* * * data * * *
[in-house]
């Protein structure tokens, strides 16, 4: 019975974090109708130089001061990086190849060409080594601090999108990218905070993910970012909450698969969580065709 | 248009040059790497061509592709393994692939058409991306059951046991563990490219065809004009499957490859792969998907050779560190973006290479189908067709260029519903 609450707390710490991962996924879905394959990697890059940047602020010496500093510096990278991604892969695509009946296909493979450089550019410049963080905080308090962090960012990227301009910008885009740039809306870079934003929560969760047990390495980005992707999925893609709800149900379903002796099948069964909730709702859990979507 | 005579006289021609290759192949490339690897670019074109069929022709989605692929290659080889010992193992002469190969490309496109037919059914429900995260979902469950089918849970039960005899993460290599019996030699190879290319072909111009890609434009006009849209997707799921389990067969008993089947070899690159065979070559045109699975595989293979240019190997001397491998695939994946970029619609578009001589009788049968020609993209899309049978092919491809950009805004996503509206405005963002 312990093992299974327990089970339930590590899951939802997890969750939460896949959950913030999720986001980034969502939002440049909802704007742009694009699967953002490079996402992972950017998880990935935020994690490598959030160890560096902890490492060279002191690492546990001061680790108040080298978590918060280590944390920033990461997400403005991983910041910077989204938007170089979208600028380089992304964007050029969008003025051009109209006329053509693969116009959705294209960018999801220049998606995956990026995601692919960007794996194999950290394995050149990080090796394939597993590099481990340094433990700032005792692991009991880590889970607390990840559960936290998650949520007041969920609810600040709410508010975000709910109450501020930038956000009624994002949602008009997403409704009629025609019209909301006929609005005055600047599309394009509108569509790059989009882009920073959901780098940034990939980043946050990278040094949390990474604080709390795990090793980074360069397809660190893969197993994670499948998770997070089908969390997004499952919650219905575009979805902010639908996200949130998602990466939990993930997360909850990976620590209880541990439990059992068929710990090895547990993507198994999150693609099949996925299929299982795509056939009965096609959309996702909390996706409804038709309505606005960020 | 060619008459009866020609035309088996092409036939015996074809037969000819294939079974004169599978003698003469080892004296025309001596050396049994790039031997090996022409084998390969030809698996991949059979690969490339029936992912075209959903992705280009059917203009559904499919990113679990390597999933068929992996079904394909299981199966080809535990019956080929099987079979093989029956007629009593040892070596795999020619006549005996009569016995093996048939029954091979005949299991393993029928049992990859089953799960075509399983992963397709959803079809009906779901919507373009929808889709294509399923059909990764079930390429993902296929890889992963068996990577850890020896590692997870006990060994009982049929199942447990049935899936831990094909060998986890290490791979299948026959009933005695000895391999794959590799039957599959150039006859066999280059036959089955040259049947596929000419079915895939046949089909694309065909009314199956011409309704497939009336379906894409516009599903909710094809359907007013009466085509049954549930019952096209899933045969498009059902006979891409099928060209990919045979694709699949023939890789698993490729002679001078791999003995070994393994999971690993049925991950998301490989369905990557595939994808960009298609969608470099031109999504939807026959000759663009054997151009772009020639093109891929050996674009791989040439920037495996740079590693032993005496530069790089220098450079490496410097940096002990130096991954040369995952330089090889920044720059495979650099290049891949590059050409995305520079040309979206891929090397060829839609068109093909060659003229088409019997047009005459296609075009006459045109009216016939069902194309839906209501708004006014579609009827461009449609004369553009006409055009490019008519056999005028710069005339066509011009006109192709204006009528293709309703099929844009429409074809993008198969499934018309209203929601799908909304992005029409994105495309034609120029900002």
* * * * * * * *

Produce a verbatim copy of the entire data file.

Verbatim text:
[in-house]
């Protein structure tokens, strides 16, 4: 019975974090109708130089001061990086190849060409080594601090999108990218905070993910970012909450698969969580065709 | 248009040059790497061509592709393994692939058409991306059951046991563990490219065809004009499957490859792969998907050779560190973006290479189908067709260029519903 609450707390710490991962996924879905394959990697890059940047602020010496500093510096990278991604892969695509009946296909493979450089550019410049963080905080308090962090960012990227301009910008885009740039809306870079934003929560969760047990390495980005992707999925893609709800149900379903002796099948069964909730709702859990979507 | 005579006289021609290759192949490339690897670019074109069929022709989605692929290659080889010992193992002469190969490309496109037919059914429900995260979902469950089918849970039960005899993460290599019996030699190879290319072909111009890609434009006009849209997707799921389990067969008993089947070899690159065979070559045109699975595989293979240019190997001397491998695939994946970029619609578009001589009788049968020609993209899309049978092919491809950009805004996503509206405005963002 312990093992299974327990089970339930590590899951939802997890969750939460896949959950913030999720986001980034969502939002440049909802704007742009694009699967953002490079996402992972950017998880990935935020994690490598959030160890560096902890490492060279002191690492546990001061680790108040080298978590918060280590944390920033990461997400403005991983910041910077989204938007170089979208600028380089992304964007050029969008003025051009109209006329053509693969116009959705294209960018999801220049998606995956990026995601692919960007794996194999950290394995050149990080090796394939597993590099481990340094433990700032005792692991009991880590889970607390990840559960936290998650949520007041969920609810600040709410508010975000709910109450501020930038956000009624994002949602008009997403409704009629025609019209909301006929609005005055600047599309394009509108569509790059989009882009920073959901780098940034990939980043946050990278040094949390990474604080709390795990090793980074360069397809660190893969197993994670499948998770997070089908969390997004499952919650219905575009979805902010639908996200949130998602990466939990993930997360909850990976620590209880541990439990059992068929710990090895547990993507198994999150693609099949996925299929299982795509056939009965096609959309996702909390996706409804038709309505606005960020 | 060619008459009866020609035309088996092409036939015996074809037969000819294939079974004169599978003698003469080892004296025309001596050396049994790039031997090996022409084998390969030809698996991949059979690969490339029936992912075209959903992705280009059917203009559904499919990113679990390597999933068929992996079904394909299981199966080809535990019956080929099987079979093989029956007629009593040892070596795999020619006549005996009569016995093996048939029954091979005949299991393993029928049992990859089953799960075509399983992963397709959803079809009906779901919507373009929808889709294509399923059909990764079930390429993902296929890889992963068996990577850890020896590692997870006990060994009982049929199942447990049935899936831990094909060998986890290490791979299948026959009933005695000895391999794959590799039957599959150039006859066999280059036959089955040259049947596929000419079915895939046949089909694309065909009314199956011409309704497939009336379906894409516009599903909710094809359907007013009466085509049954549930019952096209899933045969498009059902006979891409099928060209990919045979694709699949023939890789698993490729002679001078791999003995070994393994999971690993049925991950998301490989369905990557595939994808960009298609969608470099031109999504939807026959000759663009054997151009772009020639093109891929050996674009791989040439920037495996740079590693032993005496530069790089220098450079490496410097940096002990130096991954040369995952330089090889920044720059495979650099290049891949590059050409995305520079040309979206891929090397060829839609068109093909060659003229088409019997047009005459296609075009006459045109009216016939069902194309839906209501708004006014579609009827461009449609004369553009006409055009490019008519056999005028710069005339066509011009006109192709204006009528293709309703099929844009429409074809993008198969499934018309209203929601799908909304992005029409994105495309034609120029900002």